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Department of Trade and Industry


The Quarterly Newsletter for the UK New and Renewable Energy Industry

May 1999


Carno Wind Farm, Powys, which successfully abtained approval from the local planning authority


Crispin Aubrey, editor of "Wind Directions", the magazine of the European Wind Energy Association, reflects on the difficulties currently experienced by UK wind power projects as they seek approval from planning authorities.

Wind energy in the UK has hit the doldrums. From the high hopes of the early 1990s, the rate of installation has slowed dramatically. Last year, only 5.7MW developed net capacity (DNC) of wind farms were built, bringing the total capacity to 140MW DNC. Other countries, such as Denmark and the Netherlands, are making more use of their wind energy potential despite the fact that the UK has the largest wind resource in Europe.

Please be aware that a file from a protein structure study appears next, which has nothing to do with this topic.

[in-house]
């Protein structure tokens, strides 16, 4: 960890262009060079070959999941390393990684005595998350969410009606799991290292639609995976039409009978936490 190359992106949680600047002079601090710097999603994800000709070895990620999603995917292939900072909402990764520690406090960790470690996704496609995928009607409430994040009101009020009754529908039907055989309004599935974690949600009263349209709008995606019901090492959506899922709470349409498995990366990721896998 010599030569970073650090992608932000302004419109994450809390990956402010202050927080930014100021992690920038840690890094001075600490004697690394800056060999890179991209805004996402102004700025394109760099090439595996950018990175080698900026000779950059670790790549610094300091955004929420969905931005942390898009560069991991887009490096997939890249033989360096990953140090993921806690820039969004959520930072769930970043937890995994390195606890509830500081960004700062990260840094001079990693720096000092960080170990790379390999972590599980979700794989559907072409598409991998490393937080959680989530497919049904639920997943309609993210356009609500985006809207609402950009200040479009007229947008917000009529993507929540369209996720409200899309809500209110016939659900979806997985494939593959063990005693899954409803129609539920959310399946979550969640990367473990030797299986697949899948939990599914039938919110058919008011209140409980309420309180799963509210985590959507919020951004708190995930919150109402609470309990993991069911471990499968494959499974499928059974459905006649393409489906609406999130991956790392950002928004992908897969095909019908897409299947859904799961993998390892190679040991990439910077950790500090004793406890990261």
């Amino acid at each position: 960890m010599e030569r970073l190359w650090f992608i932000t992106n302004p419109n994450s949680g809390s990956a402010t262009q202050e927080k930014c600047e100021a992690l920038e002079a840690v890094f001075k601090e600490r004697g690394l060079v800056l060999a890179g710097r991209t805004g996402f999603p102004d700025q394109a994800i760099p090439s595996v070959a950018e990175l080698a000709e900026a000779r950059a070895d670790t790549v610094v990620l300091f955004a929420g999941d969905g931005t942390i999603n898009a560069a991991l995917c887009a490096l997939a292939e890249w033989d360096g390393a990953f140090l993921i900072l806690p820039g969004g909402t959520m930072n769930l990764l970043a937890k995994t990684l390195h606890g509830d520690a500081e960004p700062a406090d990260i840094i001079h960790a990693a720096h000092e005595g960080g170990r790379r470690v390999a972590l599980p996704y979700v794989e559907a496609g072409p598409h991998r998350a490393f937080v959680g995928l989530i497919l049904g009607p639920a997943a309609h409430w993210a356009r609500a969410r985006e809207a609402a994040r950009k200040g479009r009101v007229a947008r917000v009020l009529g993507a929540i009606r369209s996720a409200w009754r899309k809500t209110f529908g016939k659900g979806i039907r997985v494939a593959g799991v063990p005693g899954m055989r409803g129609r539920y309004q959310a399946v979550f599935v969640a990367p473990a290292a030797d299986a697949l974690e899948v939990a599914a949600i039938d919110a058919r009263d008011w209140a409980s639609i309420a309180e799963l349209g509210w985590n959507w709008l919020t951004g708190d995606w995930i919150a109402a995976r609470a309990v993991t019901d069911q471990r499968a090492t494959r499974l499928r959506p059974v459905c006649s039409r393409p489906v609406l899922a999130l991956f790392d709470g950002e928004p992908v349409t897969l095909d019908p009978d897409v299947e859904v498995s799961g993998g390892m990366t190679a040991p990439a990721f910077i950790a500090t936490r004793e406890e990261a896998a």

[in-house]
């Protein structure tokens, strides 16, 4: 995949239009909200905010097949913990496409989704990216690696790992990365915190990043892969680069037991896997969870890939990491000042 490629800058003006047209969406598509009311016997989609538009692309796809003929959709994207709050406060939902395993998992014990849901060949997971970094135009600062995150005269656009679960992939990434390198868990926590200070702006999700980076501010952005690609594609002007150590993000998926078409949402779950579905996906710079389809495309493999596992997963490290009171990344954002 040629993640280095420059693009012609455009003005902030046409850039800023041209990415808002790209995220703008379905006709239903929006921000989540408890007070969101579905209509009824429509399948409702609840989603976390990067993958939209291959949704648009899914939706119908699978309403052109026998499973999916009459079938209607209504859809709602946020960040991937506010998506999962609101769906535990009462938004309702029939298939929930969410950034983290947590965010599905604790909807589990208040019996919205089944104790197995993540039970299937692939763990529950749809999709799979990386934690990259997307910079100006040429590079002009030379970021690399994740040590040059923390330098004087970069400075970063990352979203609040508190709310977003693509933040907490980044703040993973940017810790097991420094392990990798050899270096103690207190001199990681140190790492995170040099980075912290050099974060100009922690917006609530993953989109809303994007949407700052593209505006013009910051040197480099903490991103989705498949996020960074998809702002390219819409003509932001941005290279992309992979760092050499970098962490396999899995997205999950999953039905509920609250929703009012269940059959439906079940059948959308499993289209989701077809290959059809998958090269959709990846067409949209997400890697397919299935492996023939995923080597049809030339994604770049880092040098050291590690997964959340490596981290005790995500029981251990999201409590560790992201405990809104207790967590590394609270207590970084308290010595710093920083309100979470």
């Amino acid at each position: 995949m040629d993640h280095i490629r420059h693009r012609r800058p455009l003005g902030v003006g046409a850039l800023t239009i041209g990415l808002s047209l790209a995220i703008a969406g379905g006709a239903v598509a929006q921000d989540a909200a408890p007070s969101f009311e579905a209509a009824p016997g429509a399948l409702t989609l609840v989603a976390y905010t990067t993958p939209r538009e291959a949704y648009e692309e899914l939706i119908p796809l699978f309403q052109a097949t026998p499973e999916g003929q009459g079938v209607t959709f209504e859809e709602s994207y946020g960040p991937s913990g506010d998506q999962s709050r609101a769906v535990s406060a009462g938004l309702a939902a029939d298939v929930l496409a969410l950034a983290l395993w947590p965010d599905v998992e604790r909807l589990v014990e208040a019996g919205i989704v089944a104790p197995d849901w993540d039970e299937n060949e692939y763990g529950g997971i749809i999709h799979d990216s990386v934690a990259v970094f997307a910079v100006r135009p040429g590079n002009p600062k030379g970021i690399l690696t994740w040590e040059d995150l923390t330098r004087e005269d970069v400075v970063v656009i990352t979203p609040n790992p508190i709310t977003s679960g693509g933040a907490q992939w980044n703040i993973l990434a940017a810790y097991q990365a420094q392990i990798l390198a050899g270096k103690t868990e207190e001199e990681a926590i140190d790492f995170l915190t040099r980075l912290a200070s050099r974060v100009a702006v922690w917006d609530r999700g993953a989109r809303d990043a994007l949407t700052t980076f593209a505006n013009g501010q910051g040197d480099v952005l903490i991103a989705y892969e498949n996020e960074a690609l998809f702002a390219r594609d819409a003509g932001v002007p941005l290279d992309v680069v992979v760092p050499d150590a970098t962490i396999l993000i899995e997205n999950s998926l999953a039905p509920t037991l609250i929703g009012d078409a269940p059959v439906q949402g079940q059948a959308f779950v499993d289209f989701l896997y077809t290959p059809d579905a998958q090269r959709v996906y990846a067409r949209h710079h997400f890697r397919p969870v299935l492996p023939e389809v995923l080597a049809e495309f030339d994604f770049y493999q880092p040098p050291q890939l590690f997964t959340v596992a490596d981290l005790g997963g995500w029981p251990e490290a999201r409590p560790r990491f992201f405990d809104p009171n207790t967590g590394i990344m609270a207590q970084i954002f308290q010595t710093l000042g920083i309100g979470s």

The reason for this state of affairs is not the technology itself. Wind turbines are now among the most cost-effective ways of generating renewable energy. Around the world, wind is the fastest-growing energy source of all. In the UK, generation costs have fallen to less than 2p/kWh. But whilst dozens of economically viable projects have obtained 15 year contracts under the UK's Renewables Obligations, they have repeatedly foundered at an all-important hurdle - obtaining planning permission.

The Planning Barrier